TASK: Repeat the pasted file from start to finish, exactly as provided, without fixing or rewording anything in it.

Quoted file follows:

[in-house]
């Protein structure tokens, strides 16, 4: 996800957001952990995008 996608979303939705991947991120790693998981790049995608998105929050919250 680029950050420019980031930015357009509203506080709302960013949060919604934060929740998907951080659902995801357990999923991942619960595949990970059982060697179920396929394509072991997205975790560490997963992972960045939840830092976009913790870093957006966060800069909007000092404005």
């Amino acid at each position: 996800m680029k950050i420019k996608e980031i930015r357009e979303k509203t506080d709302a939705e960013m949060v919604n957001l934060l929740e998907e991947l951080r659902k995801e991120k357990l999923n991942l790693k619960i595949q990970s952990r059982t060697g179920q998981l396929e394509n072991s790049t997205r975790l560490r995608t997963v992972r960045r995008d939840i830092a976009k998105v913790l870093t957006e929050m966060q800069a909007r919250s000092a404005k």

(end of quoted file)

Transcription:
[in-house]
């Protein structure tokens, strides 16, 4: 996800957001952990995008 996608979303939705991947991120790693998981790049995608998105929050919250 680029950050420019980031930015357009509203506080709302960013949060919604934060929740998907951080659902995801357990999923991942619960595949990970059982060697179920396929394509072991997205975790560490997963992972960045939840830092976009913790870093957006966060800069909007000092404005």
């Amino acid at each position: 996800m680029k950050i420019k996608e980031i930015r357009e979303k509203t506080d709302a939705e960013m949060v919604n957001l934060l929740e998907e991947l951080r659902k995801e991120k357990l999923n991942l790693k619960i595949q990970s952990r059982t060697g179920q998981l396929e394509n072991s790049t997205r975790l560490r995608t997963v992972r960045r995008d939840i830092a976009k998105v913790l870093t957006e929050m966060q800069a909007r919250s000092a404005k």